Identifying a workplace risk but not following up to ensure it is controlled is bad health and safety business practice according to WorkSafe
The comment follows the sentencing of Agility Building Solutions Limited in the Christchurch District Court after a painter was injured in the construction company’s own workplace.
WorkSafe says the case is a clear example of workplaces not ensuring safety gear is actually safe for use.
The injured painter, brought in as a contractor to complete some work at Agility’s business premises, was given incorrectly installed mobile scaffolding to work from.
On the first day of the job, the painter fell two metres from the scaffolding to the concrete floor below landing head first and sustaining multiple fractures to his skull, face and ribs.
He suffered major brain trauma as a result.
While Agility had identified a fall from the platform as a risk and noted that it needed to be correctly installed, they had no systems in place to ensure that a pre-work check took place to make sure the safety gear was installed correctly and fit for purpose.
WorkSafe’s Head of Specialist Interventions Simon Humphries says “Temporary work platforms, like the mobile scaffolding used in this instance, should be constructed by a competent person and should be suitable for carrying out the work required of it.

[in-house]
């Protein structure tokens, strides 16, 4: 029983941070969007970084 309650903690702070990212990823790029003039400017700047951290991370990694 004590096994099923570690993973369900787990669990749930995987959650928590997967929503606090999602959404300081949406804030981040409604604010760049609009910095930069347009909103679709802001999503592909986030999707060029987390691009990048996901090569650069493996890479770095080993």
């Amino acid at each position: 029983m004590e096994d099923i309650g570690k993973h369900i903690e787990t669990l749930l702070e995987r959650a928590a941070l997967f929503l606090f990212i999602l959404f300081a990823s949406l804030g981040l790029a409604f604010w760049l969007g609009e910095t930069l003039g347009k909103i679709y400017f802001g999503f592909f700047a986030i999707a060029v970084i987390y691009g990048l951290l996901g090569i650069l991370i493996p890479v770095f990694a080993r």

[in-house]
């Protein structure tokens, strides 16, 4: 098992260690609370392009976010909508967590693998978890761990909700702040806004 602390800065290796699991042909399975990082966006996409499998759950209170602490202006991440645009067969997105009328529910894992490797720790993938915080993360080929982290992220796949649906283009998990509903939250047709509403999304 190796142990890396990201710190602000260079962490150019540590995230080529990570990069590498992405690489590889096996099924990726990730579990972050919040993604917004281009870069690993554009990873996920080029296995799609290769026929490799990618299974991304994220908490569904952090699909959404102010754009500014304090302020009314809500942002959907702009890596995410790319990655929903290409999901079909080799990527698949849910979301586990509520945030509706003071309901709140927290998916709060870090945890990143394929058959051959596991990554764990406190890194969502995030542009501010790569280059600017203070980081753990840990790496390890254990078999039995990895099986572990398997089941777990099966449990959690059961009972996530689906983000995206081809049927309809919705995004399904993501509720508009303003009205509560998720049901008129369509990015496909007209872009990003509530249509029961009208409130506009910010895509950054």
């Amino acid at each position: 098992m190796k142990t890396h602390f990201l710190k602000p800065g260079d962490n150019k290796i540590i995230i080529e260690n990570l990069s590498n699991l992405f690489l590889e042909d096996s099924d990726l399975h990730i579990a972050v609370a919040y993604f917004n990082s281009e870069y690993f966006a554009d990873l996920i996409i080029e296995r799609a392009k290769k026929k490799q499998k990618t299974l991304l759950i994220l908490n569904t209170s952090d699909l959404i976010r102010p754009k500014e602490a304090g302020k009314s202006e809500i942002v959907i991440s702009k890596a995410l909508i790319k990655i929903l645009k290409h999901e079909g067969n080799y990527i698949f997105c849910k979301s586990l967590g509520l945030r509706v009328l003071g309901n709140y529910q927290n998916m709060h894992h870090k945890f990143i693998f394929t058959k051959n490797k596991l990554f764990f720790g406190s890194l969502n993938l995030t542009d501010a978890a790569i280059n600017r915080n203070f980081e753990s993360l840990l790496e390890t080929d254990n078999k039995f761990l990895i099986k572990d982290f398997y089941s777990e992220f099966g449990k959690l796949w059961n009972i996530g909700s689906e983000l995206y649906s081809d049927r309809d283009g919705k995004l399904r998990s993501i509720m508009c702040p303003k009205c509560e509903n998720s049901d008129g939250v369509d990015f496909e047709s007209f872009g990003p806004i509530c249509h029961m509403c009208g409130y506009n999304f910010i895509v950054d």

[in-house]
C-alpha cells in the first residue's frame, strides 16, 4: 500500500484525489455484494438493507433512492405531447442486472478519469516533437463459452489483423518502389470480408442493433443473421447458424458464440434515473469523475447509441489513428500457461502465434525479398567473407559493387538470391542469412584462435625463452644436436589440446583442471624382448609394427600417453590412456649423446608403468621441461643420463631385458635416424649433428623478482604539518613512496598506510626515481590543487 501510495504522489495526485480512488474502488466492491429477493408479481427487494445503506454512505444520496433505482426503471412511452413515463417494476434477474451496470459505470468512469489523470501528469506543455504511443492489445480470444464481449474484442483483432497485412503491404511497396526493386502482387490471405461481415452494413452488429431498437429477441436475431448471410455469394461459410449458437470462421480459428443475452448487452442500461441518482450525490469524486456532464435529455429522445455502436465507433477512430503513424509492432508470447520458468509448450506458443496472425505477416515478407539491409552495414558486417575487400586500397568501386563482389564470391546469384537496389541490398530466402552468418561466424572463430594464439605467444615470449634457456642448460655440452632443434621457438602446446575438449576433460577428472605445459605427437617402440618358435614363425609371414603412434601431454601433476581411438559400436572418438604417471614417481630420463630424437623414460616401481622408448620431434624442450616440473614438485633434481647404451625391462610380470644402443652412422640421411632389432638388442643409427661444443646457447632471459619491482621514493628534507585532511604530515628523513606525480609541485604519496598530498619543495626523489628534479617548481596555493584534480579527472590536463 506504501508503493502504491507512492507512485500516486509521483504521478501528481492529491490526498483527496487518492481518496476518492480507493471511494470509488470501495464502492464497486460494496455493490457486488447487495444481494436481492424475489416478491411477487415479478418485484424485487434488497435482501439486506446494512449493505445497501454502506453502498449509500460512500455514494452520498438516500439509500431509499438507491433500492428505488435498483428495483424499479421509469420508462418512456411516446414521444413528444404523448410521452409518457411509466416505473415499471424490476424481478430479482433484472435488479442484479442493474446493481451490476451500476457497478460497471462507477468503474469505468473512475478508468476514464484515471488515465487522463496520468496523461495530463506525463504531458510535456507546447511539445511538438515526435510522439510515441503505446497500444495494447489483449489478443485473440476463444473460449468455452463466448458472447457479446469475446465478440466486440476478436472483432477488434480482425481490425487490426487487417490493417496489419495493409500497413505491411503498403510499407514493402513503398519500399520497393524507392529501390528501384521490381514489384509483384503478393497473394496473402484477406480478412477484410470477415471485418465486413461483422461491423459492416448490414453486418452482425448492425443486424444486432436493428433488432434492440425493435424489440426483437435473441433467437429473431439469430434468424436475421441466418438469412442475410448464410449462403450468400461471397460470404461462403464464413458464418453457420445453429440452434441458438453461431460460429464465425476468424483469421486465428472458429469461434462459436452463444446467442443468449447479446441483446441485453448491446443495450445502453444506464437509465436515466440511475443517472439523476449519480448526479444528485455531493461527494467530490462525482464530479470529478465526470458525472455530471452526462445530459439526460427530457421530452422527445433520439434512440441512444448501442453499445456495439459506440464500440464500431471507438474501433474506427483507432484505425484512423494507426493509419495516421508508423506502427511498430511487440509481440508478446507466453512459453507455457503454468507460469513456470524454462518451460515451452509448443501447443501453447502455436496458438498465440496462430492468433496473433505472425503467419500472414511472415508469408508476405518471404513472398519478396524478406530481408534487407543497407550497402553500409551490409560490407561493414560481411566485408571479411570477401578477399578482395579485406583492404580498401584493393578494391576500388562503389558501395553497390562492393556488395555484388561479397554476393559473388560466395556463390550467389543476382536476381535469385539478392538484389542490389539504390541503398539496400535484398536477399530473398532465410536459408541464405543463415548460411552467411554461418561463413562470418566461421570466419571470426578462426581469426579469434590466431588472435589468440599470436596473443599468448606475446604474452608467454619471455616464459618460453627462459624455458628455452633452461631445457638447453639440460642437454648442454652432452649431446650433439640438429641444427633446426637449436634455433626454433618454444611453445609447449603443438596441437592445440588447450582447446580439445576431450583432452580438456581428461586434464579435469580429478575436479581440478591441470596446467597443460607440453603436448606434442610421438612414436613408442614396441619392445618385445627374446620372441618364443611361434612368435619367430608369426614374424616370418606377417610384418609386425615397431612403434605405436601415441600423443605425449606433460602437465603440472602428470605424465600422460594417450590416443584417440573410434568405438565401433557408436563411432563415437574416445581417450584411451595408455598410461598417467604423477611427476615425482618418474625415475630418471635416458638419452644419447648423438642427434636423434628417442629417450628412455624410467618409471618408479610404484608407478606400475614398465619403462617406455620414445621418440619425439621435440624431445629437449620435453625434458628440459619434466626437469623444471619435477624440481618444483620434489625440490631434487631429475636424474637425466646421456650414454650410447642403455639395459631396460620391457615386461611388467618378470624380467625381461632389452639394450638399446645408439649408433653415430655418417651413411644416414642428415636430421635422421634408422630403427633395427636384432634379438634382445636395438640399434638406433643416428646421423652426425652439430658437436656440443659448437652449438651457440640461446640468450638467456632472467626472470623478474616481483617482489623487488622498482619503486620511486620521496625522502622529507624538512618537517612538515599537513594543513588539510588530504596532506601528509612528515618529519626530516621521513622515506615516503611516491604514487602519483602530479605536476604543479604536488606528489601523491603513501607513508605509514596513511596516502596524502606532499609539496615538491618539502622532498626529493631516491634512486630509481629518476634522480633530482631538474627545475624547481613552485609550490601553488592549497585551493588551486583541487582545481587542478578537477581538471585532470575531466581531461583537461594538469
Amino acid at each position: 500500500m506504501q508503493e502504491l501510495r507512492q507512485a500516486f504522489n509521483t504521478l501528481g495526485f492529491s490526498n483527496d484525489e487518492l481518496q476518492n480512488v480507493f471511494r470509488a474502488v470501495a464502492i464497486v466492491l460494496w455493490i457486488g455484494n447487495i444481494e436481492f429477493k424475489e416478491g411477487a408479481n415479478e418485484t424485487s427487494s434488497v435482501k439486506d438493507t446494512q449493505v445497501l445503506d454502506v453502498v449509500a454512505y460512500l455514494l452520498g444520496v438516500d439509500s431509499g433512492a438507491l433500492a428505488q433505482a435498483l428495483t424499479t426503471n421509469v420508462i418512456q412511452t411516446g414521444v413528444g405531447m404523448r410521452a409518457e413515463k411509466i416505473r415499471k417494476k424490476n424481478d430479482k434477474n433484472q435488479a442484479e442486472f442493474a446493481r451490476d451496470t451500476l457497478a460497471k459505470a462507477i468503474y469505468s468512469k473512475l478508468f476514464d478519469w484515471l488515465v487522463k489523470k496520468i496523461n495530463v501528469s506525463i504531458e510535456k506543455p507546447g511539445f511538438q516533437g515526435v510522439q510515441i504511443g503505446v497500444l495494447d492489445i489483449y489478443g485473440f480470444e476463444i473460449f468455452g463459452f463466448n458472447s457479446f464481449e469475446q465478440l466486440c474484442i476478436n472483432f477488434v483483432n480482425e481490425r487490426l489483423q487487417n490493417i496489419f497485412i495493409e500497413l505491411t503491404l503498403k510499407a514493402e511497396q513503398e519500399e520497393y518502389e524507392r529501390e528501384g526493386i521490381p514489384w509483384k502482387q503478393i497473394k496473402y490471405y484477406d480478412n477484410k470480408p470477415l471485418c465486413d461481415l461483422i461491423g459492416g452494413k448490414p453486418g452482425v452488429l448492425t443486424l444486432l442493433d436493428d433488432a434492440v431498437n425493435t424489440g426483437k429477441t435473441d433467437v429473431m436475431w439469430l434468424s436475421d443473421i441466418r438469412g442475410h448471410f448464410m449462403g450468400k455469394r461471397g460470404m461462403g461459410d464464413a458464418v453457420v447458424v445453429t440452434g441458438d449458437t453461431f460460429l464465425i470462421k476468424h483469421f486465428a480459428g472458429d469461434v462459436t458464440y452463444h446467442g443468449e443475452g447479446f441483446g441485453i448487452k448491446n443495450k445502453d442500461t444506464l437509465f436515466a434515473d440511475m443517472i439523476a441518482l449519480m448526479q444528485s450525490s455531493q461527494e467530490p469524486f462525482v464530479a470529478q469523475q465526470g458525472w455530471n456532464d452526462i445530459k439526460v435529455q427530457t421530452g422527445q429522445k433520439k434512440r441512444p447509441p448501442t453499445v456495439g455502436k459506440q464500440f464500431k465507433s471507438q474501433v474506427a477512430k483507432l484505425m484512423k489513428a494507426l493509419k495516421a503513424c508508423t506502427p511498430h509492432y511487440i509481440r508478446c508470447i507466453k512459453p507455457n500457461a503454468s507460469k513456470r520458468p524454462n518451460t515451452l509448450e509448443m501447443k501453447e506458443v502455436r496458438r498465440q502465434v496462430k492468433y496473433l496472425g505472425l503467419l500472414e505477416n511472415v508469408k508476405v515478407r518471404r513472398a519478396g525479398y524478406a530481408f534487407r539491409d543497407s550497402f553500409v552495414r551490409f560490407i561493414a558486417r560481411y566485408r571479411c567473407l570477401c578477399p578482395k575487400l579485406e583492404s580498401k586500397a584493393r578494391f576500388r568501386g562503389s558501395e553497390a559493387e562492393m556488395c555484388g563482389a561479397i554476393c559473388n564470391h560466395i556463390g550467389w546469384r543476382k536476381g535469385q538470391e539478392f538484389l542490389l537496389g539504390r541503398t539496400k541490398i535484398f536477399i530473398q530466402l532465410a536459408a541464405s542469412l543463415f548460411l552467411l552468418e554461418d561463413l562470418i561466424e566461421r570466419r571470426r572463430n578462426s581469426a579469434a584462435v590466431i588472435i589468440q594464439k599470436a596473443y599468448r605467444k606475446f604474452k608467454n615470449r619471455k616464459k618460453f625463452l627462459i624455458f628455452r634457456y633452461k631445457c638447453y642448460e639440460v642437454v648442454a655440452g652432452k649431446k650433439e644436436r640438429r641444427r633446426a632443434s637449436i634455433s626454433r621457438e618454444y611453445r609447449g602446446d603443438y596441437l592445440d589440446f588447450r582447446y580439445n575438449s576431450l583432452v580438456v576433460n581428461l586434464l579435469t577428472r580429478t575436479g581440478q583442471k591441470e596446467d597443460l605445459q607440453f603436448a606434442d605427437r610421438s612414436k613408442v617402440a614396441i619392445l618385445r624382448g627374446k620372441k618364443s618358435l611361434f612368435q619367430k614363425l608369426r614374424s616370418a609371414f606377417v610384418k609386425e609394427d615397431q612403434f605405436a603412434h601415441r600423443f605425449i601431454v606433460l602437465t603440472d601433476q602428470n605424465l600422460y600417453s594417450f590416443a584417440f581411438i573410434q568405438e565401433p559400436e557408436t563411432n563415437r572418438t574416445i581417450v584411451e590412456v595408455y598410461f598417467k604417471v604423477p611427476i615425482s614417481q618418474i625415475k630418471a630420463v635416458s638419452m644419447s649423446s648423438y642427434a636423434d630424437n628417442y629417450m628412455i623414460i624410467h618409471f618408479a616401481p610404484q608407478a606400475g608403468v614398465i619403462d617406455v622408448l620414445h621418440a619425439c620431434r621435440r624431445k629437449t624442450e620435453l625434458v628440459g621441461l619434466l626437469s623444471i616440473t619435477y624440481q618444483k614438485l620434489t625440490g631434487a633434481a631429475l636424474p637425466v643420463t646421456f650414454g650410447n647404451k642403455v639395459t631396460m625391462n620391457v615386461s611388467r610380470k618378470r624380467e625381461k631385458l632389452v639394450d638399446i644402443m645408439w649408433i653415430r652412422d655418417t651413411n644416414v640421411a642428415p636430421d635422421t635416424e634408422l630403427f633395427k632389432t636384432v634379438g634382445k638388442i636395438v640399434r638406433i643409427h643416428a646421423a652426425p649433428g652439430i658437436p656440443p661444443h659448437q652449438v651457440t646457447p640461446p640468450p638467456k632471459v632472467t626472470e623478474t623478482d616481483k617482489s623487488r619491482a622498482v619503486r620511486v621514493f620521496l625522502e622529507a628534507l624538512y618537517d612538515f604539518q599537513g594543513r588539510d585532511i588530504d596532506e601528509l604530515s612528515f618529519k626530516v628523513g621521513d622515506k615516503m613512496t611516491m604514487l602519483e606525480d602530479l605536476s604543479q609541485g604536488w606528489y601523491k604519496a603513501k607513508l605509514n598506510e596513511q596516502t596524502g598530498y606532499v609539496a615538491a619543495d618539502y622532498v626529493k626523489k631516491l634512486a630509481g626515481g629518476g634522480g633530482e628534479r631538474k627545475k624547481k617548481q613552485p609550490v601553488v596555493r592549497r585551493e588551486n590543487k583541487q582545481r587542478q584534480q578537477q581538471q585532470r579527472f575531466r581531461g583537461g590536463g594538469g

“This case is also a reminder of the obligations for those employing subcontractors to complete jobs.
“It is reasonable that the painter expected the safety equipment supplied by Agility Building to be safe and the law required Agility to ensure that it was.”
Following the incident, Agility Building put a pre-start check list for the scaffolding in place that requires manager sign off before it can be used.
It also provided remedial training to all workers on how to assemble the scaffold correctly.
A fine of $150,000 was imposed, reduced from $285,000 for financial reasons and reparation of $42,180.04 was ordered.
Agility Building Solutions Limited was sentenced under sections 36(1)(a), 48(1), and (2)(c) of the Health and Safety at Work Act 2015.
“Being a PCBU, failed to ensure, so far as was reasonably practicable, the health and safety of workers who worked for the PCBU, while at work in the business or undertaking, namely painting, and that failure exposed workers to a risk of death or serious injury, arising from a fall from height.”
The maximum penalty is a fine not exceeding $1,500,000.